Medical Marijuana Now Available to MS and Other Patients in Louisiana

Joana Carvalho, PhD avatar

by Joana Carvalho, PhD |

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Medical cannabis products, jointly developed by GB Sciences Louisiana (GBSL) and the Louisiana State University Agricultural Center‘s (LSU AgCenter) Therapeutic Cannabis Program, are now available for purchase by qualified patients with illnesses that include multiple sclerosis (MS) at nine state-licensed pharmacies.

The decision, announced by the Louisiana Department of Agriculture & Forestry, marks the first time that cannabis-based products are available to patients in that state with qualifying medical conditions. Louisiana joins more than 30 U.S. states in allowing medical use of marijuana in some form.

In addition to MS, conditions for which medical cannabis will be available as treatment in Louisiana include:

People diagnosed with any of these disorders who wish to have access to medical cannabis need a “recommendation form” issued by a certified healthcare professional. That recommendation of therapeutic benefit, rather than a prescription, needs to be taken to any of the nine licensed pharmacies to obtain the products.

“This is a watershed moment for our company and the State of Louisiana, reflecting many years of research and development by GB Sciences into the cannabis plant’s biopharmaceutical applications,” John Davis, president of GB Sciences Louisiana, said in a press release.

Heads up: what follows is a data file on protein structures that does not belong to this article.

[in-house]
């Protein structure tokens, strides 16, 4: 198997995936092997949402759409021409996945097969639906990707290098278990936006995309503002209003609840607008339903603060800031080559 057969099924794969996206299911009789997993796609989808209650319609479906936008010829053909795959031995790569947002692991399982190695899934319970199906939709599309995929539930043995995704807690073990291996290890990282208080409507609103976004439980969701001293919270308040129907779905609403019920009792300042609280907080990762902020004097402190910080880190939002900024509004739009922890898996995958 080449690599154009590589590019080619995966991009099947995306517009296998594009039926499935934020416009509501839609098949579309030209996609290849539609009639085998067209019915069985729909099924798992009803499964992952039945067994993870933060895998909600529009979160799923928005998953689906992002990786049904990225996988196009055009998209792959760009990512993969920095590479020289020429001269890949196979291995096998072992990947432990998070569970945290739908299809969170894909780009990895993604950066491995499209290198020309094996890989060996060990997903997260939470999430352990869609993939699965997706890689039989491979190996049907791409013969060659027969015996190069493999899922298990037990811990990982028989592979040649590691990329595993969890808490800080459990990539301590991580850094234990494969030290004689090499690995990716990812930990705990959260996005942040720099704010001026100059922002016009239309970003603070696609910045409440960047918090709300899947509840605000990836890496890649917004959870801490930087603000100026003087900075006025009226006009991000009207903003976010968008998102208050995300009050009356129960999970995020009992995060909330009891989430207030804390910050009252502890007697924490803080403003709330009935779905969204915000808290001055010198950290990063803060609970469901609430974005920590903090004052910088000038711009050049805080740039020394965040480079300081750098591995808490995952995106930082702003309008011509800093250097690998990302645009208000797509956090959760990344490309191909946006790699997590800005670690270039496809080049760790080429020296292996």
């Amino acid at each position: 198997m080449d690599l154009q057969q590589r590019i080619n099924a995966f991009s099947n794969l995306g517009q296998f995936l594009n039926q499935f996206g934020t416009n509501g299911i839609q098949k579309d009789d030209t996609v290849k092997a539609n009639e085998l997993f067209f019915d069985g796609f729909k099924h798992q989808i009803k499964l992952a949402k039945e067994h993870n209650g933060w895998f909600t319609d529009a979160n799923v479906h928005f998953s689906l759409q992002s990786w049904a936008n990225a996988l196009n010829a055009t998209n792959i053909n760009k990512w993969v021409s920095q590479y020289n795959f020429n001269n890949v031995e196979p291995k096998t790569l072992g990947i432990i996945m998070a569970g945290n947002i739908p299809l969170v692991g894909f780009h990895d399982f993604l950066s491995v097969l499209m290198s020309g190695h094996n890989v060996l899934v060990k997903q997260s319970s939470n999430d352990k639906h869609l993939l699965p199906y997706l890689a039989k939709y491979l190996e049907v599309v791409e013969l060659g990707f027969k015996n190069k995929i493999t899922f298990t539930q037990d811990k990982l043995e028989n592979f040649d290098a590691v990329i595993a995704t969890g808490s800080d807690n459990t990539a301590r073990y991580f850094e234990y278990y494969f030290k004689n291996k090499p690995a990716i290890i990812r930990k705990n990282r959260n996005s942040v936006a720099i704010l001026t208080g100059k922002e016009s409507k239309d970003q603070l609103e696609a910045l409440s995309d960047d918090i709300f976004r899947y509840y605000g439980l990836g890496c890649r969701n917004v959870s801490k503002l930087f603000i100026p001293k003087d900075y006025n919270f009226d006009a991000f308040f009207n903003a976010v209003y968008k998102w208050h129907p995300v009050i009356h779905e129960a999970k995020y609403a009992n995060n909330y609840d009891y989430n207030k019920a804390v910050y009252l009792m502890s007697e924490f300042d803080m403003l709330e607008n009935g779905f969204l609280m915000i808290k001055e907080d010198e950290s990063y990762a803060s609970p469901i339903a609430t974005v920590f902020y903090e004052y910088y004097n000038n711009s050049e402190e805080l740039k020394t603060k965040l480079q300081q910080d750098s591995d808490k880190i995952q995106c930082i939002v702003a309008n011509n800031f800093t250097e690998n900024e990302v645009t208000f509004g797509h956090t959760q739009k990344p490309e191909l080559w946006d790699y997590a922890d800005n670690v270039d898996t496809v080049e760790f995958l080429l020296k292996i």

“For the first time, medical cannabis patients in Louisiana have access to safe, tested products with formulations designed to improve their health and wellbeing,” Davis added.

The first GBSL products available for sale include three different formulations of sublingual tinctures sold in 30 ml bottles: a tetrahydrocannabinol (THC)-rich compound (300 mg/ml), a cannabidiol (CBD)-rich compound (40 mg/ml of CBD, and 2 mg/ml of THC), and a balanced compound (5 mg/ml of THC, and 5 mg/ml of CBD).

CBD and THC are the two most abundant cannabinoids found in cannabis, the plant genus that includes both hemp and marijuana.

“The LSU AgCenter is excited about the opportunity therapeutic cannabis will provide patients in Louisiana, and we are looking forward to research initiatives that will help us to understand the full potential of this medicinal plant,” said Bill Richardson, LSU vice president for agriculture.

The Louisiana Legislature passed the Alison Neustrom Act in 2015, setting the foundation for the production and use of cannabis-based products for medical purposes. The LSU AgCenter, in collaboration with GBSL, is one of the two institutions given an official license to cultivate cannabis under this act. The other is Southern University.



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